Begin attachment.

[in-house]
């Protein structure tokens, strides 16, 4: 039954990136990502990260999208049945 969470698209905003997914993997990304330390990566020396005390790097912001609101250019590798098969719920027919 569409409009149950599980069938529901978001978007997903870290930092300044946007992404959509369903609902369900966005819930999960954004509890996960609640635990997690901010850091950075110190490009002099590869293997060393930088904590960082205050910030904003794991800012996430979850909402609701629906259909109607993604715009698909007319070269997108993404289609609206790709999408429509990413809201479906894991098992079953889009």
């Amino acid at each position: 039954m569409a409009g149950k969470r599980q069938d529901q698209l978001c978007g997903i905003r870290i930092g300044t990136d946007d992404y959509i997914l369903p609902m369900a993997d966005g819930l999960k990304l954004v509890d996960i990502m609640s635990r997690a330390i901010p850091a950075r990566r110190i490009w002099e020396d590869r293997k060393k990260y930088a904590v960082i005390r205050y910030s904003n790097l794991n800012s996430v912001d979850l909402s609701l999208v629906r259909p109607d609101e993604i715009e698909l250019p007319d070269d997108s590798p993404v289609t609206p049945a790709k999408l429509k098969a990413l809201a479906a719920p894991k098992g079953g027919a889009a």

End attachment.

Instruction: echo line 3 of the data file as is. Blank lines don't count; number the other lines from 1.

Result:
């Amino acid at each position: 039954m569409a409009g149950k969470r599980q069938d529901q698209l978001c978007g997903i905003r870290i930092g300044t990136d946007d992404y959509i997914l369903p609902m369900a993997d966005g819930l999960k990304l954004v509890d996960i990502m609640s635990r997690a330390i901010p850091a950075r990566r110190i490009w002099e020396d590869r293997k060393k990260y930088a904590v960082i005390r205050y910030s904003n790097l794991n800012s996430v912001d979850l909402s609701l999208v629906r259909p109607d609101e993604i715009e698909l250019p007319d070269d997108s590798p993404v289609t609206p049945a790709k999408l429509k098969a990413l809201a479906a719920p894991k098992g079953g027919a889009a």